Although this is not rated as the #1 handicap, it's the toughest hole on the course. Playing about 200 yards this par three delivers one of the longest approach shots players will face during their round at Highland. The hole slopes so severely left to right that you will almost never find the pin on the left half of the green since most pin placements on that side would be deemed unfair. Getting up and down from left of the green is extremely difficult since the putting surface runs hard and fast away from the player and offers a small chance at holding the green. The best play is aiming just left of center and letting the ball roll to the right half of the green. If you are in between clubs, take the shorter club and aim a bit further left where the green opens up and would allow a bump and run 2nd shot that you can finish close and save par. The nearly impossible pin to get close to is on the left half of the green while the best pin to score on is right in the middle where players will often have a comfortable uphill putt.
HOLE 6 (345 yard Par 4):
The sixth hole is simply a junior version of the fourth hole and probably the easiest hole on the front nine. The strategy on the sixth is the same as the fourth; drive it up the right side of the fairway, keep the bunker on the left portion of the green out of play, and prepare for a short approach shot to a green that kicks balls left and onto the green. A tail wind on this hole is not uncommon and makes it driveable for longer players. A front pin placement offers easier up and downs on drive that miss left and is a great pin to attack from the fairway. A pin in the back left of the green will often penalize aggressive golfers by kicking their ball downhill and off the green to a nasty up and down position.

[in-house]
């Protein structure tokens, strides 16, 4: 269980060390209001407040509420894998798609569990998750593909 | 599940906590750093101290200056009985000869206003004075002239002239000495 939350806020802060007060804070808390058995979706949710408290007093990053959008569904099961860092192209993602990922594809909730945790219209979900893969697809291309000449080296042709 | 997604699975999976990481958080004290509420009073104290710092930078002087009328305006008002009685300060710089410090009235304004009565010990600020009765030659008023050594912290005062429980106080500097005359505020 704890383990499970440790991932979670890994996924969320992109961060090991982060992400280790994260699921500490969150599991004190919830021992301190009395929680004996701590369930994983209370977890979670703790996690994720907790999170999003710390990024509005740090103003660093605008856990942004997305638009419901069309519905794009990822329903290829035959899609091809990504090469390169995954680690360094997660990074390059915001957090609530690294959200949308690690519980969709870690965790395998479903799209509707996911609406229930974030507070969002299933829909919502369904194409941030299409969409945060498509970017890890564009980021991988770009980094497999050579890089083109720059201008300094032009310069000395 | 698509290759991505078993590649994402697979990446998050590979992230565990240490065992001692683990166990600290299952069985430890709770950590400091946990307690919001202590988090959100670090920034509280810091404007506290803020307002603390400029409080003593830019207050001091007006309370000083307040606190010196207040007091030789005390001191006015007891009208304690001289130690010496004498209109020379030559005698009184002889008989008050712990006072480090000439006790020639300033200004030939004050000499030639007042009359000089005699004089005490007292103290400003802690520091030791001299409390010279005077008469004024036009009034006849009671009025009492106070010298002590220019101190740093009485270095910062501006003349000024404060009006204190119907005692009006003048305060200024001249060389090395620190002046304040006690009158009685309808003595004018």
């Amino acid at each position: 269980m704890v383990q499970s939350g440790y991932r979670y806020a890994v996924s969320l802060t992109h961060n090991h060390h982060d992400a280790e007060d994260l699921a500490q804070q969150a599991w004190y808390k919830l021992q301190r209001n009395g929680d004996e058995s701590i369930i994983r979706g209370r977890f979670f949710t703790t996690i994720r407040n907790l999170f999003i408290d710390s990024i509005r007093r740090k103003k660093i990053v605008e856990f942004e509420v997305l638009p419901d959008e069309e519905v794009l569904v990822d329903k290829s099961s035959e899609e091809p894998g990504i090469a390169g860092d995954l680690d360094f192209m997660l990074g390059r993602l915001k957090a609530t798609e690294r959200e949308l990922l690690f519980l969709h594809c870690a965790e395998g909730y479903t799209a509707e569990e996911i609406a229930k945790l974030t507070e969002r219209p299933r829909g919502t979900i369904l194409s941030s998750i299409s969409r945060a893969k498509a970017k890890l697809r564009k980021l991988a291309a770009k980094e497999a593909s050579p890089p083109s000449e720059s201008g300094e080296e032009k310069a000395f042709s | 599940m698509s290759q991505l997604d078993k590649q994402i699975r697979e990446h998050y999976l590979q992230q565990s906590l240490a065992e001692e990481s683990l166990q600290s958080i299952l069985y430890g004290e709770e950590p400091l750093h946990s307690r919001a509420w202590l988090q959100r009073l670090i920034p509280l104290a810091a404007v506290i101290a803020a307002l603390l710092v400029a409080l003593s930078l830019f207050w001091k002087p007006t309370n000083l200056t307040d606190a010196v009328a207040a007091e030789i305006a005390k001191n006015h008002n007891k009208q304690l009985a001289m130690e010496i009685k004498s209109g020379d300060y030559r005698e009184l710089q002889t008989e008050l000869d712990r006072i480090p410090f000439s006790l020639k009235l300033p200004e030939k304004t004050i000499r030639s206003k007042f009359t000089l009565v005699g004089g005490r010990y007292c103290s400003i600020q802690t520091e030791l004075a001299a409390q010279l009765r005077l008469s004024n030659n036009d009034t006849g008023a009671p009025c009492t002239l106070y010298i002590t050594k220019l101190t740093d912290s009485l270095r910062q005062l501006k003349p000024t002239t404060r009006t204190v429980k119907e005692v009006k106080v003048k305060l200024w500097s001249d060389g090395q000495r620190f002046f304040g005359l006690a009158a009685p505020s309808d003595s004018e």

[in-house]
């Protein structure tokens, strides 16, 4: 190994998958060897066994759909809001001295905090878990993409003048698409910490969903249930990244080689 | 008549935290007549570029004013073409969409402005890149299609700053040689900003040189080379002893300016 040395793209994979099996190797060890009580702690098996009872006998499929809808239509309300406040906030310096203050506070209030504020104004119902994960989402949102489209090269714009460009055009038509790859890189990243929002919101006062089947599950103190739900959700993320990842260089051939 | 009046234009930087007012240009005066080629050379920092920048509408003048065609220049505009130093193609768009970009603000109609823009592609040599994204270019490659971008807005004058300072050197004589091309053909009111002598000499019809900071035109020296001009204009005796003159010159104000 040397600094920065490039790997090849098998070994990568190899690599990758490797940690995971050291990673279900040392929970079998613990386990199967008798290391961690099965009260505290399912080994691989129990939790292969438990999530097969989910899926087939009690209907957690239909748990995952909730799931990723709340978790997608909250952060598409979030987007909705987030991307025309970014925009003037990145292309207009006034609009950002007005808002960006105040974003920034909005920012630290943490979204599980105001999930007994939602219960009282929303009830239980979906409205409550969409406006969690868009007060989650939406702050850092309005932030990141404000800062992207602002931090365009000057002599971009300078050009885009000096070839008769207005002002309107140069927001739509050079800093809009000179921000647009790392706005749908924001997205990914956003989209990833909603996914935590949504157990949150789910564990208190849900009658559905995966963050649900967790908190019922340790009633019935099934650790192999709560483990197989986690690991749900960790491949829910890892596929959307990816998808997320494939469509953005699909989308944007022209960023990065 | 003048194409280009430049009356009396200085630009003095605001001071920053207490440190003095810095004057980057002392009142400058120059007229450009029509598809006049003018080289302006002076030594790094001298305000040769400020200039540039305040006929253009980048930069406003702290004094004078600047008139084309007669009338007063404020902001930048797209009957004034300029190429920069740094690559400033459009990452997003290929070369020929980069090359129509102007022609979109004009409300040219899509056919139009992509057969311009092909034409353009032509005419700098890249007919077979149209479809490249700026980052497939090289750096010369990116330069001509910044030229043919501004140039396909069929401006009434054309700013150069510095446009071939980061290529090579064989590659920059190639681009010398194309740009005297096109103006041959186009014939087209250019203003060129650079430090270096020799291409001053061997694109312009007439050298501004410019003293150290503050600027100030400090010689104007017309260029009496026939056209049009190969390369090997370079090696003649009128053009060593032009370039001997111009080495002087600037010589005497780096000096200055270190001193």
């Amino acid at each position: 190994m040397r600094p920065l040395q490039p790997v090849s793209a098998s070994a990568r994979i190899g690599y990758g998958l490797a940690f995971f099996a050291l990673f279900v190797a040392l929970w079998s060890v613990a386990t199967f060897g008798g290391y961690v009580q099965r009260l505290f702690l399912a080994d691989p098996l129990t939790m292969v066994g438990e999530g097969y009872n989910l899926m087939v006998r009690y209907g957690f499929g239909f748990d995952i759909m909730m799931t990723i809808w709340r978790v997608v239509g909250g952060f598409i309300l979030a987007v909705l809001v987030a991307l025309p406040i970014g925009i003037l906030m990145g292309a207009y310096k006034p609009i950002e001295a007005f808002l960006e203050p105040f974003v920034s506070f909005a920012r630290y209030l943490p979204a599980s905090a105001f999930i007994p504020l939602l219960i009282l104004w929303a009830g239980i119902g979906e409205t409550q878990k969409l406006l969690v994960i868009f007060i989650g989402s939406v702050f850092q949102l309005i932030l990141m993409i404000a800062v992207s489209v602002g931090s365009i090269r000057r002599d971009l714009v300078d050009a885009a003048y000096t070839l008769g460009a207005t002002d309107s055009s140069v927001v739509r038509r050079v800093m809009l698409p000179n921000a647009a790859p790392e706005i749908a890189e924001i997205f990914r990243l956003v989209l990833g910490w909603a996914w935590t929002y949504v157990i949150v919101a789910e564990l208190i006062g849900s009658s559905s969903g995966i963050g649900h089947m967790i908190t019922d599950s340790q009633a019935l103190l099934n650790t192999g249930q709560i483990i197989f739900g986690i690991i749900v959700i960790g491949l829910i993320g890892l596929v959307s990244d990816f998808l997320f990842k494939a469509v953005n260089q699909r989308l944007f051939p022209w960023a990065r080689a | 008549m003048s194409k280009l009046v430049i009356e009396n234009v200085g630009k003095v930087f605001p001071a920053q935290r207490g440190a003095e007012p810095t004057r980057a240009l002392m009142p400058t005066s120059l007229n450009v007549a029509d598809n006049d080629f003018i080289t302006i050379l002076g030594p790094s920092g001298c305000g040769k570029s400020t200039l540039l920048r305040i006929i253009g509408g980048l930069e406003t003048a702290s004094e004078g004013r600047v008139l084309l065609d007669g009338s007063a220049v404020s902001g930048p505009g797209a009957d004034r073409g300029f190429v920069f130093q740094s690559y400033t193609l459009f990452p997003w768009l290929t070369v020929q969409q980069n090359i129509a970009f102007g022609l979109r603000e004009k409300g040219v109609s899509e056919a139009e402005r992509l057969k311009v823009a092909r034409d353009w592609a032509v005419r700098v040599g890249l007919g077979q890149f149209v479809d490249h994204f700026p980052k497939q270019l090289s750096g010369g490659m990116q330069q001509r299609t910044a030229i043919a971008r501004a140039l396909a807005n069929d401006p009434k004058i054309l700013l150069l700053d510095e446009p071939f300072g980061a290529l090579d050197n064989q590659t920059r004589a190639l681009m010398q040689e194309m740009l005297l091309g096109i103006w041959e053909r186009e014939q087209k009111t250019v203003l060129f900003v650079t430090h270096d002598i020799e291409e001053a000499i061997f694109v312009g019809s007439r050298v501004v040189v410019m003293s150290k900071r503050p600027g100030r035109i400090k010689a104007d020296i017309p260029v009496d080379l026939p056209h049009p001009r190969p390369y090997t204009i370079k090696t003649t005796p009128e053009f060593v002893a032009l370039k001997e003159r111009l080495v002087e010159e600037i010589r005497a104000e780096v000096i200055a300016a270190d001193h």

HOLE 7 (470 yard Par 4):
Rated as the #1 handicap hole on the course, the 470 yard par four seventh is demanding from tee to green. The hole doglegs left to right with the hole starting to turn the corner around 235 yards. Players that can drive the ball high and long can attempt to cut the corner of the dogleg and leave themselves with a 150-190 yard approach. Players who hang their tee shot outside the right side tree line will be faced with a difficult shot over the trees from the longest rough on the course. From the fairway par is still no easy task. The left side of the green falls off 15 feet to some long grass while the right side of the green falls off over 40 feet to the 8th fairway. Missing to either spot leaves little chance to save par. The only reprieve on the hole is the green where it is one of the largest and least undulating on the course. There aren't many terrible pin position on this green, but back right can entice players into a dangerous approach while anything right in the middle will yield some one-putts. I like to bomb my drives over the corner, click here to view a video.
HOLE 8 (215 yard Par 3):